Dangerous ozone has increased over the past 20 years in the Northern Hemisphere

Tropospheric ozone - ozone between the Earth's surface and 12-15 km above the Earth - is a greenhouse gas

and an air pollutant that, in large quantities, can harm the lungs and adversely affect plants.

A team of scientists found a general increase in ozone levels over the Northern Hemisphere.

We are trying to limit local air pollution and new research shows that this may not work as well as we thought.

Audrey Godel, CIRES Scientist at NOAA's Chemical Science Laboratory and lead author of the study

Scientists have documented the largest increaseozone levels in the tropics, noting that ozone exported from the tropics may increase ozone levels compared to other areas in the Northern Hemisphere.

Also, the researchers found striking growthregions where ozone levels were once lowest, such as Malaysia / Indonesia, Southeast Asia and India. These regions had very low ozone levels from 1994 to 2004 and very high levels from 2011 to 2016.

In previous studies, scientists have failedto draw clear conclusions about ozone growth trends in the Northern Hemisphere because there are too few sites for long-term monitoring. In addition, new satellites with near-global coverage have produced conflicting results on gas trends.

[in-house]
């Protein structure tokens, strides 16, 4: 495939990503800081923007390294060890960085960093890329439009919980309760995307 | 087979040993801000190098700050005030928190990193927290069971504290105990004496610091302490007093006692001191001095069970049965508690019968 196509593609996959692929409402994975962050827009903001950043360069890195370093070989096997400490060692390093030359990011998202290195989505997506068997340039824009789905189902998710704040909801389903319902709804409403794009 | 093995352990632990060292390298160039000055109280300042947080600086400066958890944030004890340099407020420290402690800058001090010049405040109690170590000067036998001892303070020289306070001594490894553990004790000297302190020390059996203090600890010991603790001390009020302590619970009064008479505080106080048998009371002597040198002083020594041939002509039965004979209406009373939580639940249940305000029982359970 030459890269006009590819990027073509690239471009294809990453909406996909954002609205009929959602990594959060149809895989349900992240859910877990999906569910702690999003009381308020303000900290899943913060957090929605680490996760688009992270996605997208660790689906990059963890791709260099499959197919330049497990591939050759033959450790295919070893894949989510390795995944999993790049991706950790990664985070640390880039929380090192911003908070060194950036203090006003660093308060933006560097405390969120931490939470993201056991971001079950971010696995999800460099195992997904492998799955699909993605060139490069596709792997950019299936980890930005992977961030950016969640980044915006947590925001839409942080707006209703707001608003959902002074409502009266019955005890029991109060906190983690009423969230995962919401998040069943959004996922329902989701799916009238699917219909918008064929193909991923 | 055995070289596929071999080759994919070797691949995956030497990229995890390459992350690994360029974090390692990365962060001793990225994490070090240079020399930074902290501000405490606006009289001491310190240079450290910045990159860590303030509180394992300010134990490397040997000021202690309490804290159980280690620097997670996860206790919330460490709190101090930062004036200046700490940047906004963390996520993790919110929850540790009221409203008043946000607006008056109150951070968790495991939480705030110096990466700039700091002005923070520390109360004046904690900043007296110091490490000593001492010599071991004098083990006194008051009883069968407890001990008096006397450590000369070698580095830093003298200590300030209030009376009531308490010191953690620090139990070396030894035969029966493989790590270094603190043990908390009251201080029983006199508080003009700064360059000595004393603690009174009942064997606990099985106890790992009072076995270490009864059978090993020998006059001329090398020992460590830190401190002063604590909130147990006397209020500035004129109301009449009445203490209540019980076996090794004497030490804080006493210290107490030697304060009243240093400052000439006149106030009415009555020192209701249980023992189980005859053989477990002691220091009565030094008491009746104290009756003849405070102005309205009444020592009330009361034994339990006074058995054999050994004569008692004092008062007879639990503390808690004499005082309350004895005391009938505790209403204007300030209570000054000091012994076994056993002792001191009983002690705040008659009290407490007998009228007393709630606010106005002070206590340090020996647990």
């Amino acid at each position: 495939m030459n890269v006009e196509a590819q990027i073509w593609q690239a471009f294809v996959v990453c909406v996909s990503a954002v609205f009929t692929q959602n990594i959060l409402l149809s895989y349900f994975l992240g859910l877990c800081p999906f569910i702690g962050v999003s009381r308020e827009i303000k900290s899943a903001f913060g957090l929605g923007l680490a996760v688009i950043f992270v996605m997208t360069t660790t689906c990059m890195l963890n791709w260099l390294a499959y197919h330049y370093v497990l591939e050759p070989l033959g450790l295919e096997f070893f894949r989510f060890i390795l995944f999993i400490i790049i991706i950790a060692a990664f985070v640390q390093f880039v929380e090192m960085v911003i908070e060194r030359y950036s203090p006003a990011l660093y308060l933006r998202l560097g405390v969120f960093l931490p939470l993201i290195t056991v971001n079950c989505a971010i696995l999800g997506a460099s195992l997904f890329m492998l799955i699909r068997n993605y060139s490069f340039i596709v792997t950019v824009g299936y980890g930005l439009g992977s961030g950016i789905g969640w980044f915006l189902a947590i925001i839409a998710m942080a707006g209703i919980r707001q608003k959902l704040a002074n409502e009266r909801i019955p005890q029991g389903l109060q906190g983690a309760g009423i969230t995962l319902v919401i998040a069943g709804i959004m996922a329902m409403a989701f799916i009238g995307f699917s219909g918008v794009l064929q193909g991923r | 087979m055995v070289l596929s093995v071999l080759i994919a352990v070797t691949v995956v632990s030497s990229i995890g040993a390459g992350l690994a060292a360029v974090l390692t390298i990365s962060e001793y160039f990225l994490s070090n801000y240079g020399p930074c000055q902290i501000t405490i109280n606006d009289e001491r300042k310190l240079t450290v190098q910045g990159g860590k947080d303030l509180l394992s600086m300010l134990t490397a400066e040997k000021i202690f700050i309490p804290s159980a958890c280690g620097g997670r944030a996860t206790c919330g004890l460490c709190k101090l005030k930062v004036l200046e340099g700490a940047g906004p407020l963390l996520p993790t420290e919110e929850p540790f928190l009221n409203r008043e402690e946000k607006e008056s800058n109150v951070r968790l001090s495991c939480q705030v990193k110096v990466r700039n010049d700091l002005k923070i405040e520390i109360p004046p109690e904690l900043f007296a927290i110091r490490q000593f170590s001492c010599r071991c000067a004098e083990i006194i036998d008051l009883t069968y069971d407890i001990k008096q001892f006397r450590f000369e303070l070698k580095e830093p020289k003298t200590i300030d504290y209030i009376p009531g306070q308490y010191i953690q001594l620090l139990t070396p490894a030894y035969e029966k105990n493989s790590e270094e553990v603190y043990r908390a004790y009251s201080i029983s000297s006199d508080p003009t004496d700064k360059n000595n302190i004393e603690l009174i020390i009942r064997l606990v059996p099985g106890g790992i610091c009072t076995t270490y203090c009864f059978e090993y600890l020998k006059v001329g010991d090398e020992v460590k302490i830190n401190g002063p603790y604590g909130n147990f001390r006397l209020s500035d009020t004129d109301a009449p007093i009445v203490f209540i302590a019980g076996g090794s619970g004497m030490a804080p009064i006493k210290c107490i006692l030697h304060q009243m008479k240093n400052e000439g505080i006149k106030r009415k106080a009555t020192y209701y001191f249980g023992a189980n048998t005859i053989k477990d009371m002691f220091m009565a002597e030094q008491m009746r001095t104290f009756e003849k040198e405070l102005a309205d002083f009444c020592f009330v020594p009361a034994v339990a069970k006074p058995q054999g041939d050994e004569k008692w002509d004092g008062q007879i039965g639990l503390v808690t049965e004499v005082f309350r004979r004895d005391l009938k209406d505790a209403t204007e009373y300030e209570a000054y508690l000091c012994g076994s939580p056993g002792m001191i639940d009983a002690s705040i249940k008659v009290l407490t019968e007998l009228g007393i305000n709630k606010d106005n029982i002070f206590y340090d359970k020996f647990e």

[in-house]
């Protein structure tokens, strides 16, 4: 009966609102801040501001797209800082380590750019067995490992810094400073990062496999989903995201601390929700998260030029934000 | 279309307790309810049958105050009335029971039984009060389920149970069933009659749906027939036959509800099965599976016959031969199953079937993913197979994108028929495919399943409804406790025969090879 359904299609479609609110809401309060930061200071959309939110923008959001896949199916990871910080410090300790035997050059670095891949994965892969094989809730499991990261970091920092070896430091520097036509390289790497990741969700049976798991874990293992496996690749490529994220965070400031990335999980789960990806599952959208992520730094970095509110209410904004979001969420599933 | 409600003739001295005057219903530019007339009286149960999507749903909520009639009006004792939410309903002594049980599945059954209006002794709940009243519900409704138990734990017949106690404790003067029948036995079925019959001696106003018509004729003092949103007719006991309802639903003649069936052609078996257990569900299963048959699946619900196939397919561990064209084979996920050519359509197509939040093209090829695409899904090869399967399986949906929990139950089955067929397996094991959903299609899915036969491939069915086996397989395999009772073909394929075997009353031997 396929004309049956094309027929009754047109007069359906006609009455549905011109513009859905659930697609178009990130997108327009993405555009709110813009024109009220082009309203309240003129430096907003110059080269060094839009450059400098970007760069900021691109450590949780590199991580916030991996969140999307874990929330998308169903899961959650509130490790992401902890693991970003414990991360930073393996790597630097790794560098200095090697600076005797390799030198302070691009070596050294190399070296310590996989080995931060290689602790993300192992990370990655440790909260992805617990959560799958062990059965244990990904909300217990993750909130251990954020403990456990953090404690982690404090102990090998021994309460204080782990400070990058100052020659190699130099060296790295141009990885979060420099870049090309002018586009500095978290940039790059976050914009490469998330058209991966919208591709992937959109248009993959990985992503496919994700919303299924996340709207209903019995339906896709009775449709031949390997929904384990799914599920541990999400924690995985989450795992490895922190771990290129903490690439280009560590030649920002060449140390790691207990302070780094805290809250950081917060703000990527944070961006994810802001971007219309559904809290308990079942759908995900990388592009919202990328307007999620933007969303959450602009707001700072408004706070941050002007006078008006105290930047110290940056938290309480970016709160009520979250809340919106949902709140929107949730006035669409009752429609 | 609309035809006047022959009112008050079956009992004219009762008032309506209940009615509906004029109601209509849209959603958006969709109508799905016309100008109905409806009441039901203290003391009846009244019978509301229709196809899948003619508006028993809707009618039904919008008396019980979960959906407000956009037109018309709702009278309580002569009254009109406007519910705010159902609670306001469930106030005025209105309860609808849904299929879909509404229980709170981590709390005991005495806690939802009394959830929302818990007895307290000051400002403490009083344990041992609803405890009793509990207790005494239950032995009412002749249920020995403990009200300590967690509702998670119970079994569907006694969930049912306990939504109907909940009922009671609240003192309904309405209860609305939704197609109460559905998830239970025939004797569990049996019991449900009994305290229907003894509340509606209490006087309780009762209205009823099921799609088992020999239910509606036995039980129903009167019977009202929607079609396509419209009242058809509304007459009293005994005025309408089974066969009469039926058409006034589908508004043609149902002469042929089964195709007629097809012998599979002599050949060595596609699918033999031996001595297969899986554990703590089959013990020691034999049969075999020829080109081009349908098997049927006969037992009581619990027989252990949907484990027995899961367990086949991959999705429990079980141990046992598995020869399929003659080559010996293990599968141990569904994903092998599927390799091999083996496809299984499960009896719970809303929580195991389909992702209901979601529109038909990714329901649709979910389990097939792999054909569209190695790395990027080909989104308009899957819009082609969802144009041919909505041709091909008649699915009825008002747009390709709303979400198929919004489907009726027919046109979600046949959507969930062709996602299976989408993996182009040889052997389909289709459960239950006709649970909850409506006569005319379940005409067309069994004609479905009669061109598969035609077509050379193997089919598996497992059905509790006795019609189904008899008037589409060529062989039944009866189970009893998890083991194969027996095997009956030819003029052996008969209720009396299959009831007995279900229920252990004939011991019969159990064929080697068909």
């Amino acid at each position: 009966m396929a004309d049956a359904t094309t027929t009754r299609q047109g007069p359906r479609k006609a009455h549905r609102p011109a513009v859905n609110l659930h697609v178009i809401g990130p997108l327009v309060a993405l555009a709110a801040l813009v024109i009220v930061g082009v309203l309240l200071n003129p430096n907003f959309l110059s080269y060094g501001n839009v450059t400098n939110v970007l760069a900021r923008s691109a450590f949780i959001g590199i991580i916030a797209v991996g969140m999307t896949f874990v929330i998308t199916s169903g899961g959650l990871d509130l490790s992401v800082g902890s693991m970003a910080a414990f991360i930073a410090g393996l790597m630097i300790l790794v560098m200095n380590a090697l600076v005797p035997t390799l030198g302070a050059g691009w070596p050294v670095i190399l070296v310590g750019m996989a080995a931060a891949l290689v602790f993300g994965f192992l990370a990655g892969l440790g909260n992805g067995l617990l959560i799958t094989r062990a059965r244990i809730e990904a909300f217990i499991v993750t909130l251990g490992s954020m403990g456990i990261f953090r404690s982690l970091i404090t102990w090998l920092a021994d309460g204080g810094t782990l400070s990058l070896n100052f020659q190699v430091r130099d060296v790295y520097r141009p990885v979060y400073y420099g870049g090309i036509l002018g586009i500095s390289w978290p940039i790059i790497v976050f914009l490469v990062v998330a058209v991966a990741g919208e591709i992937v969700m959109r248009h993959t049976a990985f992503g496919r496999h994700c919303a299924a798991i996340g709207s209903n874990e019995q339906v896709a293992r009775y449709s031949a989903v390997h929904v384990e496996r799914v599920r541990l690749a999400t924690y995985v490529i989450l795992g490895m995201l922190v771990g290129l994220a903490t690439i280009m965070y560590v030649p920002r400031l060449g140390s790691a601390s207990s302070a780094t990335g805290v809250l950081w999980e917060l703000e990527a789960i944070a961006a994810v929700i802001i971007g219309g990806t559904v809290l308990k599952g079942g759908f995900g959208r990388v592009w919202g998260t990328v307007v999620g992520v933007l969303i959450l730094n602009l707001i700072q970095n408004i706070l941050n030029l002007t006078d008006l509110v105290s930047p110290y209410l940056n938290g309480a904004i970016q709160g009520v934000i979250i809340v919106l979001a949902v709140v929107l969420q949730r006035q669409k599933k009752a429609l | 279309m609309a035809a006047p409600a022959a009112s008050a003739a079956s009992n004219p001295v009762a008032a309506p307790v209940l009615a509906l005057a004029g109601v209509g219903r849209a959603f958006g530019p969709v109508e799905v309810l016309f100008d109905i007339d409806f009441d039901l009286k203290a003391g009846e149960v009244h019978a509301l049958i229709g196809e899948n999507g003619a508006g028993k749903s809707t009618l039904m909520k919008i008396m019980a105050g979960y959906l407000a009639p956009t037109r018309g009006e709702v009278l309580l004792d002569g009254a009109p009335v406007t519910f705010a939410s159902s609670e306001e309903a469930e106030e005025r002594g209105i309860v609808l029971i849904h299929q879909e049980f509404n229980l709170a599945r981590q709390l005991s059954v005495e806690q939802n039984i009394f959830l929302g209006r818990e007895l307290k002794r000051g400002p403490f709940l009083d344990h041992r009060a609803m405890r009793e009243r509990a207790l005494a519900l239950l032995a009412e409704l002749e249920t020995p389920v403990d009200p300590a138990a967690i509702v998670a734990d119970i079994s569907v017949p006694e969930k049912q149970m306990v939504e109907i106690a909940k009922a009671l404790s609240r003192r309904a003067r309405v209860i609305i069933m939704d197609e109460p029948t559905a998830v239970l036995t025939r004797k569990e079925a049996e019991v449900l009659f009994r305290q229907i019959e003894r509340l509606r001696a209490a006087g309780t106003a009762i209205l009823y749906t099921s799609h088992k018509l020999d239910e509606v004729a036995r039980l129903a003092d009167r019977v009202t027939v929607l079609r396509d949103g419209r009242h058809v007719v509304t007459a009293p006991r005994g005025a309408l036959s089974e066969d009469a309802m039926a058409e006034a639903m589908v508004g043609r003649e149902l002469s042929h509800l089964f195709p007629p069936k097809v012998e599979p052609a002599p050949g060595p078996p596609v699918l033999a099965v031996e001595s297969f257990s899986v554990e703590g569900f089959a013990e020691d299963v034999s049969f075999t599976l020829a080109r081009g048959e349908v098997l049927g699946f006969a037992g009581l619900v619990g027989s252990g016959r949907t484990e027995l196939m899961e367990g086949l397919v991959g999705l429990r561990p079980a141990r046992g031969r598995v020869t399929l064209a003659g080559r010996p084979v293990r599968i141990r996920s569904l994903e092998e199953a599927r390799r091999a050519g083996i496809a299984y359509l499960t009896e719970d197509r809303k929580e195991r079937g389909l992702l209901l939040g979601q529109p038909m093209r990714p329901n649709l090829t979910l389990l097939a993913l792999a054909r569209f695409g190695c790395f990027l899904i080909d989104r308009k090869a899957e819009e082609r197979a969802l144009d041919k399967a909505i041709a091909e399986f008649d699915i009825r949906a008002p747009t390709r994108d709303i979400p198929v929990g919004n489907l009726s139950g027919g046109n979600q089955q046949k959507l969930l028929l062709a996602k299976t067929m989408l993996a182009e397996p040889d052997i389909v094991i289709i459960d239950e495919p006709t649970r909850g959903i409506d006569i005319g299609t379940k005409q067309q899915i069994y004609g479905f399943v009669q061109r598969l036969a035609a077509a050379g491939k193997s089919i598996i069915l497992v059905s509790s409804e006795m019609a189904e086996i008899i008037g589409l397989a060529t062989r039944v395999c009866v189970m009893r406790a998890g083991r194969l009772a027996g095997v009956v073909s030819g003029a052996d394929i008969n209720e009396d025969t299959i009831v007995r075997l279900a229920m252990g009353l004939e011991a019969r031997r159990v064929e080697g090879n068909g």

Researchers turned to aircraft data fromEurope Operational Aircraft Program for the Global Observing System (IAGOS). Since 1994, IAGOS has been measuring ozone worldwide with the same instrument on every plane, giving scientists consistent measurements in time and space from the Earth's surface to the upper troposphere.

The researchers used these measurements tocalculating changes in tropospheric ozone from the mid-1990s to 2016 in 11 regions of the Northern Hemisphere. They found a general increase in ozone content across all surveyed regions. Average ozone values ​​have increased by 5% over the decade.

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